Five tips to eliminate unconscious bias in hiring
What we call ‘unconscious bias’ in the hiring process is responsible for a lack of diversity and inclusion in organisations.
So how can businesses, HR professionals and recruiters work to eliminate unconscious bias in their workplace culture?
What works and what doesn’t? What are the challenges of identifying and educating about unconscious bias in yourself and your organisation’s hiring culture? Have you had to address any difficult realisations about your OWN unconscious bias when hiring?
Read on for our expert tips and insightful comments from a number of leading companies working to eliminate unconscious bias in hiring.
Fighting “the fascism in our heads”
Firstly, what is unconscious bias? What the hippies of the 1960’s counterculture used to call ‘the fascism in our heads’ was given scientific legitimacy around twenty years ago, via a landmark paper published by a team of social psychologists at the University of Washington and Yale.
The ground-breaking Implicit Association Test (IAT) set out to reveal people’s subconscious attitudes towards others, hailed as “a new tool that measures the unconscious roots of prejudice” that affected 90 to 95 per cent of people.
Unconscious bias — particularly when it comes to race, gender, age, education and class — continues to seep into millions of daily decisions that affect recruitment, hiring and diversity (or the lack of) within businesses and organisations.
Tip #1 — Be more adventurous in your hiring
It is unlikely that, even with the best training on unconscious bias, any businesses are going to completely eliminate it from the hiring process. Yet by understanding how it works, both at an individual and wider organisational level, there are a few proven ways in which you can reduce its negative impact on your hiring.
Firstly, and perhaps most obviously, the tip that many experts offer is that you need to “stop recruiting people who feel safe and who look, feel and sound just like you do,” as Helen Jamieson, Founder and CEO of Jaluch HR & Training explains.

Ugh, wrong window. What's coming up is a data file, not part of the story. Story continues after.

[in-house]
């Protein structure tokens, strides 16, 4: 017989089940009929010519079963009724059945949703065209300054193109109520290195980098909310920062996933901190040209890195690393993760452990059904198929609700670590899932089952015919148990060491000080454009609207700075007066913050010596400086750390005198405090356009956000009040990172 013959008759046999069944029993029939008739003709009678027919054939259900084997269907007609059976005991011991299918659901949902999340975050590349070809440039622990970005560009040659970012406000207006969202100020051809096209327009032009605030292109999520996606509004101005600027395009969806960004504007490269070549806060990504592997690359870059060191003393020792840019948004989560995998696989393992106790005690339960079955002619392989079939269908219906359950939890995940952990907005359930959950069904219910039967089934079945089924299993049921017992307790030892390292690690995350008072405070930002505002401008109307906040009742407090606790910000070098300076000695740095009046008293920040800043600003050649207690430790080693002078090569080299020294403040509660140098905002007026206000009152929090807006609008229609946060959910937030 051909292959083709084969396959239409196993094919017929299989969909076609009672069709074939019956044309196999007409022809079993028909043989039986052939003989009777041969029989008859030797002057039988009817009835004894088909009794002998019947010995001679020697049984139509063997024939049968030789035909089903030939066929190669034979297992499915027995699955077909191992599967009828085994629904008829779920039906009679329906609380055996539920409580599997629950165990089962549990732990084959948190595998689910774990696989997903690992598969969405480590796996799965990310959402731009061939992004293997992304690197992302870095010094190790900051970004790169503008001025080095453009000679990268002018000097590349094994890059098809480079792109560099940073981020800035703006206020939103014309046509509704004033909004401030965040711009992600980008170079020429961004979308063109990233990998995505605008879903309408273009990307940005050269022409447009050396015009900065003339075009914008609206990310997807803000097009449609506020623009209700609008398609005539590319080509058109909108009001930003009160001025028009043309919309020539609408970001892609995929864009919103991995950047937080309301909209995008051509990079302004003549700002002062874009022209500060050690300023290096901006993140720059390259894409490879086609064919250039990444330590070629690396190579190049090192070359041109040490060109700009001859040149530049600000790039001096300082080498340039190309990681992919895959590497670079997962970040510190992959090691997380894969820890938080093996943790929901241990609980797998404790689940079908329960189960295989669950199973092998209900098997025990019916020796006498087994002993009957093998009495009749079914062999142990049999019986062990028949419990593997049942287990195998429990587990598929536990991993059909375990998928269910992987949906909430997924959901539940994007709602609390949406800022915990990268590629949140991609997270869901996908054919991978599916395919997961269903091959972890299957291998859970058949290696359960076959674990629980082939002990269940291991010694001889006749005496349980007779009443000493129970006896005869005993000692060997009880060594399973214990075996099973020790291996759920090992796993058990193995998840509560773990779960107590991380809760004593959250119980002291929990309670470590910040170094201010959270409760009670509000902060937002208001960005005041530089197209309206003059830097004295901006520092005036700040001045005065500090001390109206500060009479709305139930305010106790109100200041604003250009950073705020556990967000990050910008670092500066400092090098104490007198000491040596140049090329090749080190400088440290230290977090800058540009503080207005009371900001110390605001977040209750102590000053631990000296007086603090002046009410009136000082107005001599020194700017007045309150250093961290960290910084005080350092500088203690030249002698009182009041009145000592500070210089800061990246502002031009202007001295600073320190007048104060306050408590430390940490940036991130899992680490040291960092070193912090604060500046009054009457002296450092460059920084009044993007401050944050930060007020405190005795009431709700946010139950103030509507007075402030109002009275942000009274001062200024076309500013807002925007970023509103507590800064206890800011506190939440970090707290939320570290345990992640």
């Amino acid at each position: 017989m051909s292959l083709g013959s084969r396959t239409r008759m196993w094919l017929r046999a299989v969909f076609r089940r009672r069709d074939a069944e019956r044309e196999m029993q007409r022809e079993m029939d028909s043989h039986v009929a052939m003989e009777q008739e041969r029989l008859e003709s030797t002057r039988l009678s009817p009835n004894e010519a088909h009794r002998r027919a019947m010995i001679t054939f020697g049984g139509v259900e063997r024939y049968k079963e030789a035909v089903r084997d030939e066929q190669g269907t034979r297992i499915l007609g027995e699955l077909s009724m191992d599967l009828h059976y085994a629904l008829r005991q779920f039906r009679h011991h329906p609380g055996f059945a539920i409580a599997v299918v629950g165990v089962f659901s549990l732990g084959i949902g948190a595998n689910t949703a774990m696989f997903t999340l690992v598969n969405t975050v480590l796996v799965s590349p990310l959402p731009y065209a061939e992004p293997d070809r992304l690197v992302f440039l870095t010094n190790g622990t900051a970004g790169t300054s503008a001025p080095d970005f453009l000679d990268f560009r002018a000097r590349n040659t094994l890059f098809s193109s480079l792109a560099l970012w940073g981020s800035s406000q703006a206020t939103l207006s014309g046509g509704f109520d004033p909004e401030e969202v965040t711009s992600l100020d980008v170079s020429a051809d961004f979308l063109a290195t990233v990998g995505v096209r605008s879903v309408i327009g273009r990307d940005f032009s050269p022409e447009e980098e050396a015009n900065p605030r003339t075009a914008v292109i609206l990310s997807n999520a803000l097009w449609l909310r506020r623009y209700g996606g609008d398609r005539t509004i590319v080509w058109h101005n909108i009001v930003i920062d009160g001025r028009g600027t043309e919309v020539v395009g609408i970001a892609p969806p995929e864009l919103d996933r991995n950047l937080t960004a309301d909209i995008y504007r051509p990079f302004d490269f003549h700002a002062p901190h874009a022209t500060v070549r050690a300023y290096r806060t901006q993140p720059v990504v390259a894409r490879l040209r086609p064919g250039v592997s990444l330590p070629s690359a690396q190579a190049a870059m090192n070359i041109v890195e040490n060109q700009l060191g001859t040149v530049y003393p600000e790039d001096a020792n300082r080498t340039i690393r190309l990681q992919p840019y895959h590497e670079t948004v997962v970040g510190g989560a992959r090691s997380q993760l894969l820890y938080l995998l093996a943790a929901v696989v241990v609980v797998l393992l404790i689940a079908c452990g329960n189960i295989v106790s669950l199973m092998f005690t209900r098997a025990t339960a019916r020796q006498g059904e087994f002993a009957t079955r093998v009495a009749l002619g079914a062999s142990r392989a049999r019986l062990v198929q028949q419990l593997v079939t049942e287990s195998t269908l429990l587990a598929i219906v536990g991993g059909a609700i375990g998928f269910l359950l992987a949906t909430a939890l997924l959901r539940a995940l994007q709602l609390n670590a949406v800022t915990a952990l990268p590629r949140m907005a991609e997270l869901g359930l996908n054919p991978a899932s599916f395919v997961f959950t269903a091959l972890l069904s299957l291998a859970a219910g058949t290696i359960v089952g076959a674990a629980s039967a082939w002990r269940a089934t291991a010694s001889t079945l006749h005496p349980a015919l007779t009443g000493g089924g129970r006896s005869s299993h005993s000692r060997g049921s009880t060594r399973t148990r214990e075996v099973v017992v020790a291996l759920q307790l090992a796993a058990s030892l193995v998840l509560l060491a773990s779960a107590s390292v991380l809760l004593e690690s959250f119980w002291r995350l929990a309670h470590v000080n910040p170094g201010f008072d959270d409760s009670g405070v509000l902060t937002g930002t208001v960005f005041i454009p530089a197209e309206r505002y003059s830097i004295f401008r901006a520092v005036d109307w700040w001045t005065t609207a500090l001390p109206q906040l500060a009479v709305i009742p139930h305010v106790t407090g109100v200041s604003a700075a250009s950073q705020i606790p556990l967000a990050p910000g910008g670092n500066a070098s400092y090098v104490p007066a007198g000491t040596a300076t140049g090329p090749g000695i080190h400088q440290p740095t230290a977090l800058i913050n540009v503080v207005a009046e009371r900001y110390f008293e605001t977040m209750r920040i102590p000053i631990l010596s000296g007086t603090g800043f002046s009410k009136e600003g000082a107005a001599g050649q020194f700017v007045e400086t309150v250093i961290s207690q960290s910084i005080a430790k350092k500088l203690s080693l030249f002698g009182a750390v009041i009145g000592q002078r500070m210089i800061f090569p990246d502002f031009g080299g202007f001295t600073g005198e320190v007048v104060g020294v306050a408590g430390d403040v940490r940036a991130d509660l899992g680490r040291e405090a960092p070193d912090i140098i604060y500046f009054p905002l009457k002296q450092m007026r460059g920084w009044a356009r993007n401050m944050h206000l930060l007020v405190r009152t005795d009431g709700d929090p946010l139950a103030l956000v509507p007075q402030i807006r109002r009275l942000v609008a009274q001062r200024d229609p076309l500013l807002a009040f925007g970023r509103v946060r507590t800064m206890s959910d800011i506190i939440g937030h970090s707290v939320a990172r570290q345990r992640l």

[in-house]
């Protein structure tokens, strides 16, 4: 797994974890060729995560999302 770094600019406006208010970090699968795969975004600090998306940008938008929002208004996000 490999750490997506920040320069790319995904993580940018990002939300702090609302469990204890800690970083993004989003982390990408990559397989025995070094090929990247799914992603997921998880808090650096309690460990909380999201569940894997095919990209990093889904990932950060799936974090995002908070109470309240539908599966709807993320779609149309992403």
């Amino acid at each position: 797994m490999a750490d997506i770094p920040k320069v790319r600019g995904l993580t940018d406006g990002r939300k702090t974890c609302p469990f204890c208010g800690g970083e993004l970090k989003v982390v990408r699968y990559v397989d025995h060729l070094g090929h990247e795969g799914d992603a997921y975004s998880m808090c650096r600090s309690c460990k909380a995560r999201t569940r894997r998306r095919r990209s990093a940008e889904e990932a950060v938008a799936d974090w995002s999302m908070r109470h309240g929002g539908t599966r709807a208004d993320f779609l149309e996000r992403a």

Jamieson’s consultancy delivers training on this very subject to the likes of Citibank, Prudential and Police forces, and time and time again she tells her clients that they need to be more adventurous in their hiring.
“Know it’s great to recruit people who look, feel and sound quite different. We need to all learn to be more comfortable with those who are ‘different’ to ourselves,” she explains.
“Are you offering them the job because you think they will be a good business fit or because they are the best for the role as described? My experience is that a ‘face that fits’ often trumps ‘skills that fit’ and that needs to be challenged.
“Educate managers and recruiters about what unconscious bias is and how it manifests. Don’t be surprised if people demonstrate their biases if you’ve not taken the time to educate them.”
Tip #2 — Bring the unconscious into the conscious
Secondly, if we are unable or struggle to find our own individual unconscious biases in the course of hiring and recruiting for new positions, then it is unlikely that we are going to be able to start to understand, challenge or change them for the better.
“The first step to overcoming unconscious bias is to bring it into the conscious,” says Liza Andersin, HR Director at findcourses.co.uk. “Challenging hirers to step back, look at themselves and acknowledge what biases they bring to the table is difficult but vital. You’re all human after all and being human brings bias — however, this doesn’t mean you have to abide by it.”
Andersin suggests that recruiters and employers try to follow a number of practical tips in order to achieve this. “In addition to the essentials of a diverse interview panel and non-discriminatory interview questions, we’ve found holding hirers accountable through a well-defined and recorded key selection criteria during the interview process helps to minimise bias significantly.
“What helps, even more, is taking the recorded responses and bringing them to a third party, who wasn’t present at the interview process, to independently assess. While this is a time-consuming process that involves many staff, the results of fairness and equal opportunity are worth it.’
Tip #3 — Learn to take a long hard look at your own biases
Obviously, being able to recognise unconscious bias in the workplace, and in ourselves, is half the battle.